And through that conversation can come healing and release and understanding and peace. 

And I call that magic. 

Everything Happens for a Reason . . .

. . . at least that’s what folks say.  But, is it true?  Like many matters of faith, and this is indeed a matter of faith, it’s impossible to prove. If you could prove it, then it wouldn’t be faith.  

Not being provable, however, does not negate the value of a belief. It’s impossible to prove, for example, that Jesus was an actual person who lived, you know, right around the same time someone was inventing the calendar.  There are some theologians who contend that Jesus or Yeshua or Joshua, as he might more accurately be called, was a creation of the early Gnostic Christians, a kind of avatar of perfection, a character specifically developed to be a model and a cornerstone for this new religious belief.  But even if they are right, even if Jesus was a fictional character and not a real person at all, that doesn’t necessarily devalue his role in shaping world thought. Provability is not always the standard by which we can measure value. 

So, what value is there in believing that everything happens for a reason, regardless of whether it’s true or not? 

We tell ourselves that everything happens for a reason because we’re trying to make sense out of things that make no sense.  Sometimes life is a mystery. Sometimes it’s even a tragedy. For people of faith — whether that’s a traditional faith running as a thread through a particular religious tradition or whether it’s a private tendency toward hope — it’s important and even vital for this existence to fit into some grand scheme. We want to see a design, at first invisible, become gradually clearer, like those magic eye pictures that look like nothing more than busy wallpaper until we shift our focus, look through the picture somehow, and then, as if it should have been obvious the entire time, an image pushes through the chaos and becomes clear.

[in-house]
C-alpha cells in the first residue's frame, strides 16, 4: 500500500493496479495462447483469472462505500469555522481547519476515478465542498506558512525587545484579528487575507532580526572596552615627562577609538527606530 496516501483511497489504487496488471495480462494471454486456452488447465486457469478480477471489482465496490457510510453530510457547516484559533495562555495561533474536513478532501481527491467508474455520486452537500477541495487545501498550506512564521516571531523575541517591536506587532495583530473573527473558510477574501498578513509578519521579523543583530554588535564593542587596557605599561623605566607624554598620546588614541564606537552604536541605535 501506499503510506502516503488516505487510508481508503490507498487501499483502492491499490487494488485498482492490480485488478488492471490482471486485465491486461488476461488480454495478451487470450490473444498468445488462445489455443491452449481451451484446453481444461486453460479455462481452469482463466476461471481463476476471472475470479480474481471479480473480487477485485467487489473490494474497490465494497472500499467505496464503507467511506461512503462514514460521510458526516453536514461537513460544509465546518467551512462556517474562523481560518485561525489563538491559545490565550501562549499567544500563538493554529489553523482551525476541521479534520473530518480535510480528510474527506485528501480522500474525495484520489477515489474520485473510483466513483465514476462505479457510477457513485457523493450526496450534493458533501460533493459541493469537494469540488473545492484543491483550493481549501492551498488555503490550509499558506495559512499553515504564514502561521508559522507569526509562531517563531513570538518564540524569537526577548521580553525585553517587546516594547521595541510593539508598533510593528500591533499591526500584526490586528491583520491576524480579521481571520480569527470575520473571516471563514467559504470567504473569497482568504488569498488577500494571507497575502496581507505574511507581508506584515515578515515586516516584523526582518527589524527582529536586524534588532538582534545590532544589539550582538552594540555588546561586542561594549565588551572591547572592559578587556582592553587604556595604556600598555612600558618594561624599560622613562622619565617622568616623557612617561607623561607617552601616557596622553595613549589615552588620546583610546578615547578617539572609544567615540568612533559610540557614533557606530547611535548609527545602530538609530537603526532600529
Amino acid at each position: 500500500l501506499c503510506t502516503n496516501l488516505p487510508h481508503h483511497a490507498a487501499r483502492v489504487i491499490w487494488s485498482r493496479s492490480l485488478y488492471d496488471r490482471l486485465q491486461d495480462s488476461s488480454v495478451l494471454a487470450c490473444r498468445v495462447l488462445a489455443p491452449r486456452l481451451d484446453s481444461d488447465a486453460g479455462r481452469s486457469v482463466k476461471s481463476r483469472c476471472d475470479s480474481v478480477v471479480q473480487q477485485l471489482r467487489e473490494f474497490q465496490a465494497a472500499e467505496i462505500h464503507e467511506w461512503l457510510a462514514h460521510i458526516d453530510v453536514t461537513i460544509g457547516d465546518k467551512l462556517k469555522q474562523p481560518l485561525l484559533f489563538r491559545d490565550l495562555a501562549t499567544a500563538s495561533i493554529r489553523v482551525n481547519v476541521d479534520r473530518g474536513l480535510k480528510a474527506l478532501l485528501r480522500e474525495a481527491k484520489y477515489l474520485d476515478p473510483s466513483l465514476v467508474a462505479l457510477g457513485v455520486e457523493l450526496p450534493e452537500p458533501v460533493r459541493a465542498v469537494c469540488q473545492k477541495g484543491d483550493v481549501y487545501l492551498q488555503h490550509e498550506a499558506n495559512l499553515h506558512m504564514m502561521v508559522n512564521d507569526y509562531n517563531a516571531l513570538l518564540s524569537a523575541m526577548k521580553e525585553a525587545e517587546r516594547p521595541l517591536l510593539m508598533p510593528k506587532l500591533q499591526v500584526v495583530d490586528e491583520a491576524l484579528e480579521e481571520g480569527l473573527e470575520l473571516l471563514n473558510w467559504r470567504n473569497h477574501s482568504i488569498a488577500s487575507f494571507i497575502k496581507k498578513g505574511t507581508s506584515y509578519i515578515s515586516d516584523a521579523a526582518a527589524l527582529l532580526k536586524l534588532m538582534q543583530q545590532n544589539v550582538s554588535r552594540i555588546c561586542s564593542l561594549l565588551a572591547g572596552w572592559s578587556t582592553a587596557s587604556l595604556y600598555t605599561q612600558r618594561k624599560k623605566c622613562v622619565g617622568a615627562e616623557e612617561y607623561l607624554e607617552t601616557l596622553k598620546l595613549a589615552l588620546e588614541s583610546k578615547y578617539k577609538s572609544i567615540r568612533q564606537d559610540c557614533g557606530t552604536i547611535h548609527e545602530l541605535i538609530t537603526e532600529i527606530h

Believing that everything happens for a reason can be the reason we even start the practice of looking for patterns in our lives.  And those patterns are there. Of that, I have no doubt. I’ve seen patterns play out in my own life, and sometimes patterns within patterns, the events of my life acting as so many interconnected cogs in a giant machine. 

Believing that everything happens for a reason can also comfort us when nothing else will.  When we can’t understand anything about a situation, resting in the faith of believing there is a rhyme and reason to it can bring a kind of peace. But, the comfort of “everything happens for a reason” is a personal comfort. It can be a reminder we use for ourselves that everything will turn out okay, but it doesn’t always land quite right when it comes from someone else. 

I overheard someone at a funeral a few years back as they grasped the hands of the newly widowed woman struggling to make it through the unimaginable.  They said, “Well, everything happens for a reason,” and you could almost hear the internal cringe of several of us standing nearby.  Here’s a small piece of advice; do with it what you will. In that situation, the situation where someone has experienced tremendous loss, say that you feel for them, say you’re praying for them, say you’re carrying them in your heart — say just about anything except everything happens for a reason.  Even if you believe it’s true. Even if you know THEY believe it’s true.  Just don’t say it.  Not then. Not ever. Keep it for yourself.